Examination of income inequality among actors across the two systems showed a slightly higher Gini coefficient for Concepcion than in Unguja (0.78 vs 0.68) indicating that at the level of the entire market system income inequality in Concepcion was higher (Fig. 3a). When broken down into fishers and trading agents in each country, there was little difference in the fishers’ income inequality across both countries (Fig. 3b). The production node in fact had a relatively low Gini indicating that there were no major differences within incomes among the different types of fishers, for both systems.
Trading agents in Concepcion and Unguja exhibited higher inequalities among respondents relative to fishers, particularly in Concepcion (Gini = 0.73). This suggests that the driving force behind the higher inequality of the overall aggregate fishery in the Concepcion sites was primarily the larger difference in income among trading agents. Direct comparisons of trading agent and fisher incomes show that fishers in both countries, on average, earn significantly less per day than those trading (Table 2), however with a skewed distribution and various outliers (Fig. 4a).
Similarly, striking differences in the level of income inequality were found when comparing rural and urban trading agents in Concepcion, with urban agents much more unequal than rural counterparts. This difference between rural and urban operators was not noted in Unguja (Figs. 3c and 4e). However, in Unguja, female (low Gini) and male trading agents (Fig. 3d) exhibited differences in their respective levels of node inequality, with women being more equal in terms of their net income while male trading agents experienced larger inequality.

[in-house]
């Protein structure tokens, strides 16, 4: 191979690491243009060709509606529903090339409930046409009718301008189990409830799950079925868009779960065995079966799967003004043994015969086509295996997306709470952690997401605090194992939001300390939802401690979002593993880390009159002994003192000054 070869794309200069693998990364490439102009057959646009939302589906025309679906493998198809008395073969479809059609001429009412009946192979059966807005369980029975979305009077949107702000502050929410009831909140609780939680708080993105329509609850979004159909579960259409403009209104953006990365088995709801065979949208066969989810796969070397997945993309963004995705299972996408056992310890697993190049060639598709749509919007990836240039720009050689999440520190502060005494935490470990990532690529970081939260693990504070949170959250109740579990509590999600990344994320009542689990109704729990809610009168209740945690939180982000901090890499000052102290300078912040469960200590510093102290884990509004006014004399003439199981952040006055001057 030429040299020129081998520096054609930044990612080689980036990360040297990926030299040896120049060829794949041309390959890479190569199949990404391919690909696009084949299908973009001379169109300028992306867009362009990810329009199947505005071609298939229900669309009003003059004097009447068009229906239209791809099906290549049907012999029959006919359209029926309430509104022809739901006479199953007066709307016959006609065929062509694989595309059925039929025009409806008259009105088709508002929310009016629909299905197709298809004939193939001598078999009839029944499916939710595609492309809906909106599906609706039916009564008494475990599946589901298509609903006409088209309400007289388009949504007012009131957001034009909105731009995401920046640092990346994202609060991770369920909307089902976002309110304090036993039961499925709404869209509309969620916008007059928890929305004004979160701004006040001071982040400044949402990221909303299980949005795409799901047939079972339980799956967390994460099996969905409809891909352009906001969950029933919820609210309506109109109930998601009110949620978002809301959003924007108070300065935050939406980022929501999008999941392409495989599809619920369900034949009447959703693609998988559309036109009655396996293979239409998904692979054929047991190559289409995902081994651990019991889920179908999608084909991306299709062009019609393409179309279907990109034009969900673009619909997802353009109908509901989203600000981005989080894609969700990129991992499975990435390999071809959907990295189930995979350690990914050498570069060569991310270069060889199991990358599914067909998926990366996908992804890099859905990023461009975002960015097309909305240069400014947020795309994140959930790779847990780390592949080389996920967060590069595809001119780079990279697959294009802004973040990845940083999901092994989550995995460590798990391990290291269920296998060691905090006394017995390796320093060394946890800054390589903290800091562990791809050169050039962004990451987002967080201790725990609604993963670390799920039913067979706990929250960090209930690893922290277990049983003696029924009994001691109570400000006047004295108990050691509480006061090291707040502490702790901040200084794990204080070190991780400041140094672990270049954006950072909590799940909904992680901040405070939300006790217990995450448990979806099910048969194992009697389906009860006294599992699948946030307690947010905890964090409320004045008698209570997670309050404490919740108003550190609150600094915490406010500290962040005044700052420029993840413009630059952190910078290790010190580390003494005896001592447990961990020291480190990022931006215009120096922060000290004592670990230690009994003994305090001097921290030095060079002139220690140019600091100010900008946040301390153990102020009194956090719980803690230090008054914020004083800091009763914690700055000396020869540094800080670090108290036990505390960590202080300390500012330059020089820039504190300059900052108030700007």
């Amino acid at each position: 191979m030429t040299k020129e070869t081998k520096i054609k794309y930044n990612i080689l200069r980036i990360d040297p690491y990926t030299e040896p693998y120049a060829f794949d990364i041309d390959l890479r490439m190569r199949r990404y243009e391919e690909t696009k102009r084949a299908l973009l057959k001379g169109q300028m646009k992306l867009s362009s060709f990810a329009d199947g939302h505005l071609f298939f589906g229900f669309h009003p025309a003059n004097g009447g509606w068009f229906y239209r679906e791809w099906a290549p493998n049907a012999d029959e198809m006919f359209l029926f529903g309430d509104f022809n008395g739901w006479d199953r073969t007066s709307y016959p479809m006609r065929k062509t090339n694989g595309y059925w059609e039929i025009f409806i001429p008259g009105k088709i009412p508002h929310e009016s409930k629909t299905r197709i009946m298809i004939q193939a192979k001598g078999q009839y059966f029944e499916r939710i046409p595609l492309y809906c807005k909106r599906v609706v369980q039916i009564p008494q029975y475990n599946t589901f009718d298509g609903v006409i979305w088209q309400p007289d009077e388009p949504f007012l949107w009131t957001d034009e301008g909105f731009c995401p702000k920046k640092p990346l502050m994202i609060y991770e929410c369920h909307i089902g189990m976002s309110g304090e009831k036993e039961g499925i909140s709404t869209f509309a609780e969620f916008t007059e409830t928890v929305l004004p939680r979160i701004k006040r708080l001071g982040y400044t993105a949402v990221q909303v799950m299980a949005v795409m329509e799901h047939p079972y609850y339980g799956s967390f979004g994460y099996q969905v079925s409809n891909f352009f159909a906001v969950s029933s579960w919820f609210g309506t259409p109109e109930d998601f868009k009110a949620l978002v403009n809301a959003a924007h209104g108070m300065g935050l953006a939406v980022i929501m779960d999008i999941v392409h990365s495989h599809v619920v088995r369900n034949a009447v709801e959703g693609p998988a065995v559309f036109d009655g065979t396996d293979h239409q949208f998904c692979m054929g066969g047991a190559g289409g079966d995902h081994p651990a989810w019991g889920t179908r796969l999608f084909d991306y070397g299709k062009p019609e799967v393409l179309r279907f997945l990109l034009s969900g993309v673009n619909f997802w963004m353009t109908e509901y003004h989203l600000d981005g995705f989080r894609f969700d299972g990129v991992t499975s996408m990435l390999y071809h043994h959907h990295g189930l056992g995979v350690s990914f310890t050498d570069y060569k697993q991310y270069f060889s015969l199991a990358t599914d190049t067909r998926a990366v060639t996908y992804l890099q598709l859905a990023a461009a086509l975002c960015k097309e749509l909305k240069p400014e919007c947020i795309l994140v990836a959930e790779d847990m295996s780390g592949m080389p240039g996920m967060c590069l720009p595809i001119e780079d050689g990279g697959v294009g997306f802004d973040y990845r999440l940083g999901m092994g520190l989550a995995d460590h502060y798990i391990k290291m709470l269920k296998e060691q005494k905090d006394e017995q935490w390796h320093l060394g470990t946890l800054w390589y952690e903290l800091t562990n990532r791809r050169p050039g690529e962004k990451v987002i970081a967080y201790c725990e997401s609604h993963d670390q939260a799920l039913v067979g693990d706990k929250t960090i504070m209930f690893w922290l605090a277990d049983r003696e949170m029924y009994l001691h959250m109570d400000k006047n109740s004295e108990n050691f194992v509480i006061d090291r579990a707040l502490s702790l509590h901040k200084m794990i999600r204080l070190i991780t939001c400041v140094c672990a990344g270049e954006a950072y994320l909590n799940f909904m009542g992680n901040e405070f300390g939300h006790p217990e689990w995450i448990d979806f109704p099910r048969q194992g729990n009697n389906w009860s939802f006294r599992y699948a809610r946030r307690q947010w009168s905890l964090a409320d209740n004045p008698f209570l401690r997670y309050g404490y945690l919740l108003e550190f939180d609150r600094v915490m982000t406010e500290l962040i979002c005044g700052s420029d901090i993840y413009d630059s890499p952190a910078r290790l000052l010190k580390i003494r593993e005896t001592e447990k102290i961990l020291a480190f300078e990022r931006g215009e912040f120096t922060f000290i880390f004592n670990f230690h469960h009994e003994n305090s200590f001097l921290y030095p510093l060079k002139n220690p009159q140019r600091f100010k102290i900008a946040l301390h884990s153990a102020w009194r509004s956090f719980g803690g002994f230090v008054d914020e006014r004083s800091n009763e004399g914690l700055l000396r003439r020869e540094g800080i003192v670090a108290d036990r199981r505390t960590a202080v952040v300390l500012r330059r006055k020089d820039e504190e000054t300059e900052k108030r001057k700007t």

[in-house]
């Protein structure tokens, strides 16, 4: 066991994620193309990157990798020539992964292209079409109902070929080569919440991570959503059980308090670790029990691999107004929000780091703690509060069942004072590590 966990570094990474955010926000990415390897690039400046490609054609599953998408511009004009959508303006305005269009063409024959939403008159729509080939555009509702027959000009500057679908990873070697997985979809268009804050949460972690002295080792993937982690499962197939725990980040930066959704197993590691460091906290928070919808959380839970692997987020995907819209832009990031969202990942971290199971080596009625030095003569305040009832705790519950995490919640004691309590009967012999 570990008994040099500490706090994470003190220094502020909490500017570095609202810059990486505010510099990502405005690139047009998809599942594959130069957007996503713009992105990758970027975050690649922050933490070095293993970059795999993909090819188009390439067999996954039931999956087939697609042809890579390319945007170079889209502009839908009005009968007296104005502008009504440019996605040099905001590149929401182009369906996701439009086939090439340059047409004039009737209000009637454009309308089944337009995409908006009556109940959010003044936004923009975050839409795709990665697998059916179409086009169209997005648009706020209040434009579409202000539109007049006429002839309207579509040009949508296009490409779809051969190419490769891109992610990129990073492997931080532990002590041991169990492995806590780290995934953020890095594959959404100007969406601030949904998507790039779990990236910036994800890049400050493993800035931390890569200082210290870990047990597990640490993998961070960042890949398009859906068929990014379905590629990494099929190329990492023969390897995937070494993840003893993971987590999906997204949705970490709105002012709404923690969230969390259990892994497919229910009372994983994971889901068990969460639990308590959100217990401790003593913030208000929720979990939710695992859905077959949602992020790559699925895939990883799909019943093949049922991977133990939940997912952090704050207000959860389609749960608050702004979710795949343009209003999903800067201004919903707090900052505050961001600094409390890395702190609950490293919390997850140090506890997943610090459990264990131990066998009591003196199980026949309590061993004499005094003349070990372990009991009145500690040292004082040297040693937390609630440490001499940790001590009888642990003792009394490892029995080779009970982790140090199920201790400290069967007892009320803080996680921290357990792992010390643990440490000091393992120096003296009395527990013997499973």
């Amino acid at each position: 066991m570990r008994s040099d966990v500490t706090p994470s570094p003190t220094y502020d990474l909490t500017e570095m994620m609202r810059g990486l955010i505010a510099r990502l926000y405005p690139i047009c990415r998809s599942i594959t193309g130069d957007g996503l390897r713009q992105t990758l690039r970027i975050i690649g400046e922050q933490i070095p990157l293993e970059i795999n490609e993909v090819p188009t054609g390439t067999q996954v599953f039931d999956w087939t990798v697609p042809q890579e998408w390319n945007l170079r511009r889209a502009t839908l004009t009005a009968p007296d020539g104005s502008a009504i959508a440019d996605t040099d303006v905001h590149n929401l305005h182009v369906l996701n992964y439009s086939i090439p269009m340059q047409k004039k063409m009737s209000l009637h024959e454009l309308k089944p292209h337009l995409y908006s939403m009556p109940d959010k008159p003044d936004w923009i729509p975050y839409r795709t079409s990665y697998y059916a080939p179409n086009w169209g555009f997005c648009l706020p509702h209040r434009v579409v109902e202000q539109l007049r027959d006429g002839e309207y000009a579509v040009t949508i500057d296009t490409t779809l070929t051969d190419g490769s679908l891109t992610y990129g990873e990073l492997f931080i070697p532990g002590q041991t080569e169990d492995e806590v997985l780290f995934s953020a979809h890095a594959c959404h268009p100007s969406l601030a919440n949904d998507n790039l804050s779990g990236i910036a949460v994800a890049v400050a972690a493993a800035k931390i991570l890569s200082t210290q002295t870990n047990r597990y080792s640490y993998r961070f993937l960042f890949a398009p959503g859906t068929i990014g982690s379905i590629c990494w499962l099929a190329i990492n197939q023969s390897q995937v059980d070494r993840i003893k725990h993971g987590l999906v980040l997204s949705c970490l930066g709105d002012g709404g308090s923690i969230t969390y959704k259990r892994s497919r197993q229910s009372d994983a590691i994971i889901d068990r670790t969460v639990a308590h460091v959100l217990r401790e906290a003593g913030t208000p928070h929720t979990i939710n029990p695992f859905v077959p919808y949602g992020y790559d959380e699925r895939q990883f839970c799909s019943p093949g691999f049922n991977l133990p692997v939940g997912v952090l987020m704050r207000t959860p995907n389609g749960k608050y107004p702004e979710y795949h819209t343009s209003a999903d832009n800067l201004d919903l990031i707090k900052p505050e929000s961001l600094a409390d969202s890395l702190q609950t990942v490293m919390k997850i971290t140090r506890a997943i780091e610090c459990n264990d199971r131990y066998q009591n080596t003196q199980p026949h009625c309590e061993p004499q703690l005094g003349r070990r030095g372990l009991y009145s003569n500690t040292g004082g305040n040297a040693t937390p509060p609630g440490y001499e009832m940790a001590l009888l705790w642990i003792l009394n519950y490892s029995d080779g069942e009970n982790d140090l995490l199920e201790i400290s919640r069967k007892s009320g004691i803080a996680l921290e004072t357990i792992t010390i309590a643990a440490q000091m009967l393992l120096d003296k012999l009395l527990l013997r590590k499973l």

In Concepcion, where fisherwomen appeared to be able to take part equally in the VC, their average income was nonetheless significantly lower than that of their male counterparts (see Table 2 and Fig. 4c). In Unguja, where women were fairly segregated in the VC and played a very specific role in terms of the value addition they performed (e.g., frying fish and selling to local consumers), there was a similarly significant difference in their average earnings compared to male traders, though men’s income spanned a wider range (See Table 2 and Fig. 4b). Figure 4b also shows that incomes for male trading agents in Concepcion had a large positive skew, much more so than their female counterparts.